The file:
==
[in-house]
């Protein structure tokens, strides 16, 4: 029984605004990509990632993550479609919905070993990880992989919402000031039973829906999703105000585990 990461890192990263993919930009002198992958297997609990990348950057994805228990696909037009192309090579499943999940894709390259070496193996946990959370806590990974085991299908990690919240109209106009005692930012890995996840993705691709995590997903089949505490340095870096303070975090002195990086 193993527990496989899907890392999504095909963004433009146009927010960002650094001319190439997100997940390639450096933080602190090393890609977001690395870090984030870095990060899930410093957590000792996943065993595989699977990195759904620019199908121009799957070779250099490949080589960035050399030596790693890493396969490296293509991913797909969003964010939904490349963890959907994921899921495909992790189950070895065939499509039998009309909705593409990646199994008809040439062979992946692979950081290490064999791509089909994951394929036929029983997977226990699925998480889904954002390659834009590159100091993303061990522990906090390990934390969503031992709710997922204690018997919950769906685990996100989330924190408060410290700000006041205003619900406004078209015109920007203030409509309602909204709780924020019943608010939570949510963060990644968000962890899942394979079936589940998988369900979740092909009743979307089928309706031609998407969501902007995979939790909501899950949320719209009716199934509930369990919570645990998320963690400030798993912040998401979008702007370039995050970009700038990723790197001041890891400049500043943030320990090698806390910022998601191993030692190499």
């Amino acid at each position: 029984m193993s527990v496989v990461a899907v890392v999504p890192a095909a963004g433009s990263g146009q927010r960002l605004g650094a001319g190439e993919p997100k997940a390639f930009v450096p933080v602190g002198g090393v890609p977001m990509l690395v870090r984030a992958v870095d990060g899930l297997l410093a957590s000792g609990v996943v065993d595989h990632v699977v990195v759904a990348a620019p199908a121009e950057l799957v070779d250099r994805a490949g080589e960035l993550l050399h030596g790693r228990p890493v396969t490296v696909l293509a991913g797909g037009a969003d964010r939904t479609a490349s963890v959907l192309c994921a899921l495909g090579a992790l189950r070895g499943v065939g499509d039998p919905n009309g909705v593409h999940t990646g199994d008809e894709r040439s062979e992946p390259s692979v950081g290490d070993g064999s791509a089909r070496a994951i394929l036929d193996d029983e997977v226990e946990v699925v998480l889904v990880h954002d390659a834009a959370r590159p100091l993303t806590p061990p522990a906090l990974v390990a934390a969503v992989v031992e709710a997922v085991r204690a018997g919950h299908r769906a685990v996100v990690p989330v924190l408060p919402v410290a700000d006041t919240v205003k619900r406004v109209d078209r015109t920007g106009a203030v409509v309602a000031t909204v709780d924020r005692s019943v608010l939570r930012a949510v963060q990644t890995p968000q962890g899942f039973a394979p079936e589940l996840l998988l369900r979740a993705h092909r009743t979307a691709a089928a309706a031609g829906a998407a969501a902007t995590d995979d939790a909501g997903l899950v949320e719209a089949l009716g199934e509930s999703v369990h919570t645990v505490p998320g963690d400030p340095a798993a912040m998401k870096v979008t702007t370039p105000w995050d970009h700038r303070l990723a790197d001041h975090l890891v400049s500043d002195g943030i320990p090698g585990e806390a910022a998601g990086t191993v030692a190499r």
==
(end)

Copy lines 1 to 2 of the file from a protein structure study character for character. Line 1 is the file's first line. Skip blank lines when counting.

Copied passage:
[in-house]
């Protein structure tokens, strides 16, 4: 029984605004990509990632993550479609919905070993990880992989919402000031039973829906999703105000585990 990461890192990263993919930009002198992958297997609990990348950057994805228990696909037009192309090579499943999940894709390259070496193996946990959370806590990974085991299908990690919240109209106009005692930012890995996840993705691709995590997903089949505490340095870096303070975090002195990086 193993527990496989899907890392999504095909963004433009146009927010960002650094001319190439997100997940390639450096933080602190090393890609977001690395870090984030870095990060899930410093957590000792996943065993595989699977990195759904620019199908121009799957070779250099490949080589960035050399030596790693890493396969490296293509991913797909969003964010939904490349963890959907994921899921495909992790189950070895065939499509039998009309909705593409990646199994008809040439062979992946692979950081290490064999791509089909994951394929036929029983997977226990699925998480889904954002390659834009590159100091993303061990522990906090390990934390969503031992709710997922204690018997919950769906685990996100989330924190408060410290700000006041205003619900406004078209015109920007203030409509309602909204709780924020019943608010939570949510963060990644968000962890899942394979079936589940998988369900979740092909009743979307089928309706031609998407969501902007995979939790909501899950949320719209009716199934509930369990919570645990998320963690400030798993912040998401979008702007370039995050970009700038990723790197001041890891400049500043943030320990090698806390910022998601191993030692190499």